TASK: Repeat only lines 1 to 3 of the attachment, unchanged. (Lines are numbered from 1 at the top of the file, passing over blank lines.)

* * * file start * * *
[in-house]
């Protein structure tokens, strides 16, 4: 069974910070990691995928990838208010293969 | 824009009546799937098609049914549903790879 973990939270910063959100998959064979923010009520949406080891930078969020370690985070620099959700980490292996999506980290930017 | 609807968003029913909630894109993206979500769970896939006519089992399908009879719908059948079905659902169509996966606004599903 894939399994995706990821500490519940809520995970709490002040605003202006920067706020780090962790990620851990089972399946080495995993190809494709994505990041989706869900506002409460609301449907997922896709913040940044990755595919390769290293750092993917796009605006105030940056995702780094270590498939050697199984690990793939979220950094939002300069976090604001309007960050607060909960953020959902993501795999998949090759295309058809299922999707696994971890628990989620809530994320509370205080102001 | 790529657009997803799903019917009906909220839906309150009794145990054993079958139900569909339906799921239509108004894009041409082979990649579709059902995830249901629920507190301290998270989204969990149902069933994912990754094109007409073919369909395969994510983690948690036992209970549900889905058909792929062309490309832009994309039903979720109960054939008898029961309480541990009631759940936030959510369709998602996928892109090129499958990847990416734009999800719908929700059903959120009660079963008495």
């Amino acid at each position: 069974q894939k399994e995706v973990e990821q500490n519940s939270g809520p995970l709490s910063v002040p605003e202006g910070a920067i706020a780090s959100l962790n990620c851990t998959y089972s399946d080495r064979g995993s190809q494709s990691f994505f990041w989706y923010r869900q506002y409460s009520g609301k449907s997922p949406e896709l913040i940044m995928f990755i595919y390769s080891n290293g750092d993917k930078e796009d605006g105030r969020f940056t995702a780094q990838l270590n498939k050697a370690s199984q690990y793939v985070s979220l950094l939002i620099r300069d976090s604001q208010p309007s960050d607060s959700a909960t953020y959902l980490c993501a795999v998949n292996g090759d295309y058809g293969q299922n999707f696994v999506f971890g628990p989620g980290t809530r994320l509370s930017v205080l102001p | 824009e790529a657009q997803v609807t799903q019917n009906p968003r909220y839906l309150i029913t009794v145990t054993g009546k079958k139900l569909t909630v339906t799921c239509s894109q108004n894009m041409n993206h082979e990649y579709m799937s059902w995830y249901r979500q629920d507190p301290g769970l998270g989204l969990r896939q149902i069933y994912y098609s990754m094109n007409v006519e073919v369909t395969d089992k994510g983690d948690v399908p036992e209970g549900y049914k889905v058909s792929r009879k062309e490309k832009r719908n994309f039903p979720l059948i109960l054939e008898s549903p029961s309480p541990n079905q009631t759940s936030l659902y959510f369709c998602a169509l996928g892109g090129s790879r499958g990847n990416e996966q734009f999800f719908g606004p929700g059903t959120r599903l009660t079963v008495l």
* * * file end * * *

[in-house]
């Protein structure tokens, strides 16, 4: 069974910070990691995928990838208010293969 | 824009009546799937098609049914549903790879 973990939270910063959100998959064979923010009520949406080891930078969020370690985070620099959700980490292996999506980290930017 | 609807968003029913909630894109993206979500769970896939006519089992399908009879719908059948079905659902169509996966606004599903 894939399994995706990821500490519940809520995970709490002040605003202006920067706020780090962790990620851990089972399946080495995993190809494709994505990041989706869900506002409460609301449907997922896709913040940044990755595919390769290293750092993917796009605006105030940056995702780094270590498939050697199984690990793939979220950094939002300069976090604001309007960050607060909960953020959902993501795999998949090759295309058809299922999707696994971890628990989620809530994320509370205080102001 | 790529657009997803799903019917009906909220839906309150009794145990054993079958139900569909339906799921239509108004894009041409082979990649579709059902995830249901629920507190301290998270989204969990149902069933994912990754094109007409073919369909395969994510983690948690036992209970549900889905058909792929062309490309832009994309039903979720109960054939008898029961309480541990009631759940936030959510369709998602996928892109090129499958990847990416734009999800719908929700059903959120009660079963008495």
């Amino acid at each position: 069974q894939k399994e995706v973990e990821q500490n519940s939270g809520p995970l709490s910063v002040p605003e202006g910070a920067i706020a780090s959100l962790n990620c851990t998959y089972s399946d080495r064979g995993s190809q494709s990691f994505f990041w989706y923010r869900q506002y409460s009520g609301k449907s997922p949406e896709l913040i940044m995928f990755i595919y390769s080891n290293g750092d993917k930078e796009d605006g105030r969020f940056t995702a780094q990838l270590n498939k050697a370690s199984q690990y793939v985070s979220l950094l939002i620099r300069d976090s604001q208010p309007s960050d607060s959700a909960t953020y959902l980490c993501a795999v998949n292996g090759d295309y058809g293969q299922n999707f696994v999506f971890g628990p989620g980290t809530r994320l509370s930017v205080l102001p | 824009e790529a657009q997803v609807t799903q019917n009906p968003r909220y839906l309150i029913t009794v145990t054993g009546k079958k139900l569909t909630v339906t799921c239509s894109q108004n894009m041409n993206h082979e990649y579709m799937s059902w995830y249901r979500q629920d507190p301290g769970l998270g989204l969990r896939q149902i069933y994912y098609s990754m094109n007409v006519e073919v369909t395969d089992k994510g983690d948690v399908p036992e209970g549900y049914k889905v058909s792929r009879k062309e490309k832009r719908n994309f039903p979720l059948i109960l054939e008898s549903p029961s309480p541990n079905q009631t759940s936030l659902y959510f369709c998602a169509l996928g892109g090129s790879r499958g990847n990416e996966q734009f999800f719908g606004p929700g059903t959120r599903l009660t079963v008495l």